Solomon – Australia 2022

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6 COMMENTS

  1. No clue why the CLP is running the same failed candidate for Lingiari, She was supposed to beat Snowden in 2013 all polls were pointing to it and even the exit poll predicted Snowden would lose yet she didn’t manage to beat the weak incumbent. Fast forward to 2016 she got a swing against her.

    Candidates who lose twice or more are extremely unlikely to win, Just ask Matthew Fraser, Kerri-Anne Dooley, Fiona McNamara and many more but I’m not going to make an entire list. But the point is running the same candidate almost never leads to success for the party in the seat they run in. The 3 example I listed all targeted marginal seats and yet in some cases there were swings against them the last time they ran (Even Matthew Fraser had a swing against him against the national trend last time)

    ALP hold with an increased margin. the CLP have a better chance at Lingiari.

  2. the political climate points to the exact opposite thing happening, given the NT government lost support at the territory election (less so in Darwin) so the ALP will probably still hold albeit with a slightly decreased margin, if indeed anything
    Daniel
    Why does it work for the Greens then? Amy MacMahon, Kirsten Lovejoy, Michael Berkman, Jono Sri, Caroline Perks, Dorinda Cox, Alex Bhathal (albeit no longer) and Tim Hollo have all had continuous improvement in the party’s vote over time, getting them very close/ actually winning the seat on many an occasion.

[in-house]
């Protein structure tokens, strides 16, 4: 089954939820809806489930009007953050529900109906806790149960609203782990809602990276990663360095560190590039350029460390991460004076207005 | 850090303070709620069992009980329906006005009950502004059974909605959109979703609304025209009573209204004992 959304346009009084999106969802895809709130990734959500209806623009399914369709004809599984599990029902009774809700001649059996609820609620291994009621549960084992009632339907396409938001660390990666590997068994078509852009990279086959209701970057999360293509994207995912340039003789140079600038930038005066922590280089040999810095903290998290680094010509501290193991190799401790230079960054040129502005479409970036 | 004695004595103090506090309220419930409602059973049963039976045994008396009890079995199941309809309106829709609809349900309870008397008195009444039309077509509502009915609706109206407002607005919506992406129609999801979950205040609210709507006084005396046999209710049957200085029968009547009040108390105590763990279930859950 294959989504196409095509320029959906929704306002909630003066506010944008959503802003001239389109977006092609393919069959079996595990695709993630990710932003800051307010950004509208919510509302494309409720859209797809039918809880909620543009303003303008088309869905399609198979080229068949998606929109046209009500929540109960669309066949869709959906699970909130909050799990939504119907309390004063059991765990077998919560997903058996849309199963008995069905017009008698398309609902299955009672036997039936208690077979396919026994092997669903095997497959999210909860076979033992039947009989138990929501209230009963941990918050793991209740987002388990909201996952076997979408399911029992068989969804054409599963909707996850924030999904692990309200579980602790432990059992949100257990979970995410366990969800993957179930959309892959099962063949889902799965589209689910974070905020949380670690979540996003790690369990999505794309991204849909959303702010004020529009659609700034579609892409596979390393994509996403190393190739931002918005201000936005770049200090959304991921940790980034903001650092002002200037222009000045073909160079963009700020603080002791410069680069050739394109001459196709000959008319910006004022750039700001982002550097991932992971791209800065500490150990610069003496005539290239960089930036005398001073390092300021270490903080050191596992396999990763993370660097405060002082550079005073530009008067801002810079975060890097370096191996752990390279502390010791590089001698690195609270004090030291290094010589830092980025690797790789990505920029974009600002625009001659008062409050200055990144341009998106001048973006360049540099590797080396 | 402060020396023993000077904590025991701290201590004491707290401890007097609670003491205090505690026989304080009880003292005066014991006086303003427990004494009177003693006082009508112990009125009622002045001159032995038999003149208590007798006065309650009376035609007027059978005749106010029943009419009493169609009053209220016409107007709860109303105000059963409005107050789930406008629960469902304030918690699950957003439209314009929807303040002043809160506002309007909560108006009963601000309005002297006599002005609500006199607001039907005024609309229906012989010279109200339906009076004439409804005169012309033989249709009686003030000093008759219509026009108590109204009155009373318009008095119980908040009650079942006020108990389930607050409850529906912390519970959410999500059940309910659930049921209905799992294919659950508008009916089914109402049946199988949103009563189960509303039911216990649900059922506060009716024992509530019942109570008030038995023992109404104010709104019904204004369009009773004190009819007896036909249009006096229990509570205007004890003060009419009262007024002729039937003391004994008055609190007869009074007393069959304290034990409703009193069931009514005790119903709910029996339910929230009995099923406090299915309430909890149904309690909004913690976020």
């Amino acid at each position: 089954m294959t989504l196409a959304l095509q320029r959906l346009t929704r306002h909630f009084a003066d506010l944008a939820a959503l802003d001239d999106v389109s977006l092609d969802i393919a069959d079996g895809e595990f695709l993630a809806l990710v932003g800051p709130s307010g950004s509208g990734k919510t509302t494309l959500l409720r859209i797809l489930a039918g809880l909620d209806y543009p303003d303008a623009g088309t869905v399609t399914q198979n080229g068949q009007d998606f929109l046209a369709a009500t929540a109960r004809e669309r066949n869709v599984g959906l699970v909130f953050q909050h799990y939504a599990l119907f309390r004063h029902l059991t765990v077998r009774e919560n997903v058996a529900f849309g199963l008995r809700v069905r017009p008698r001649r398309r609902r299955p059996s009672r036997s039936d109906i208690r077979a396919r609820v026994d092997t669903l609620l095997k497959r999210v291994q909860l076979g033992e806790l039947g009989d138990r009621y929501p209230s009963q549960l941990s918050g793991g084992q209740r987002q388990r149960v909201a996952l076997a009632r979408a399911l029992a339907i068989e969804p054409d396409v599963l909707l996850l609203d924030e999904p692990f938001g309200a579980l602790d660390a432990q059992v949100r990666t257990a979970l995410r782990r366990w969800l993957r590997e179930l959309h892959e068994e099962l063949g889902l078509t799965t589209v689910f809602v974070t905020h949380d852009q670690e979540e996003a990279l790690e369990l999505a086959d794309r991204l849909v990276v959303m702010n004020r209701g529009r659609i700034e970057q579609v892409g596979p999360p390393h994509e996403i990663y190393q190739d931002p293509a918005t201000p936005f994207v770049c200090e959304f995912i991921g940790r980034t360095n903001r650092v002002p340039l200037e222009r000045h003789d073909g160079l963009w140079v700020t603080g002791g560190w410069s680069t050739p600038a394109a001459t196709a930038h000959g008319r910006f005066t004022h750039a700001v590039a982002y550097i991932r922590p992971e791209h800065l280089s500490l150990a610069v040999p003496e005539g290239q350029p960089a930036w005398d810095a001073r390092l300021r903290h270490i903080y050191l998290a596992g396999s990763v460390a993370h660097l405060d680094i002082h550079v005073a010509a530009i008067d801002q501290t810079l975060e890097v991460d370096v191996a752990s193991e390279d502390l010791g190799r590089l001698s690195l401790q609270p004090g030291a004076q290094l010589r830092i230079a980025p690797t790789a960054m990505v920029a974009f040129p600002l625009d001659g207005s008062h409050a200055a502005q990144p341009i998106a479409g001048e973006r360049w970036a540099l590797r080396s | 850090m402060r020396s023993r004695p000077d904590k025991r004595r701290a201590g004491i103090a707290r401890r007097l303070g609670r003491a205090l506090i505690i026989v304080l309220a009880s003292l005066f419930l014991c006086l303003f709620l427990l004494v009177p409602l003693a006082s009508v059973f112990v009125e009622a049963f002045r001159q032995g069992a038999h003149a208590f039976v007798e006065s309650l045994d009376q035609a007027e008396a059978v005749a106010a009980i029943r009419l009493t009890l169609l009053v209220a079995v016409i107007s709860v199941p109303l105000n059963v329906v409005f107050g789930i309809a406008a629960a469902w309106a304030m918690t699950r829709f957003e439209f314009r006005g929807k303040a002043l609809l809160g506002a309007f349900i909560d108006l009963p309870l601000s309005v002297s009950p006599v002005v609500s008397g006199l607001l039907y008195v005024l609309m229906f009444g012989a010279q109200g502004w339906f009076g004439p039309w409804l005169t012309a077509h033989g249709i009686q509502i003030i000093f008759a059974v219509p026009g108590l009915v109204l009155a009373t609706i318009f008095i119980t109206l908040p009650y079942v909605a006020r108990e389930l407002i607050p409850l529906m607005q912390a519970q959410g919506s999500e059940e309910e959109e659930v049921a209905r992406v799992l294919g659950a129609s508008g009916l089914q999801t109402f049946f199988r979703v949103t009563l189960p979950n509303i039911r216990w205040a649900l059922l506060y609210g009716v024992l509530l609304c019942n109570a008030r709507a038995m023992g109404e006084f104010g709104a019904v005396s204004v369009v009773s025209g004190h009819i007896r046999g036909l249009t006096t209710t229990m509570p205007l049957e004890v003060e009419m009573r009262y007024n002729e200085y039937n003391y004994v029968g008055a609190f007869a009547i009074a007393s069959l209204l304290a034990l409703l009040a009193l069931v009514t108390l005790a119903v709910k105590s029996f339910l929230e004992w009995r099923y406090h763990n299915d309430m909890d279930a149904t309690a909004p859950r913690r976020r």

3. I agree with David’s comment, the 2016 result with swing to Labor is due to Labor support in Northern Territory being strong coming off a landslide state/territory election win held just a few months before the federal election.

  4. The Greens have had plenty of serial candidates (shout out to Richard Nielsen who contested Brisbane Central for four elections in a row). I think it’s a bit of an expectations thing. It’s still quite rare that a Greens candidate is actually expected to win. A close loss – provided the vote total does go up – is still seen as an improvement to be built on.

    Whereas the majors are a bit more win-or-nothing. It’s either a target seat or a paper candidate. Paper candidates come and go. Target seat candidates are, y’know, expected to win.

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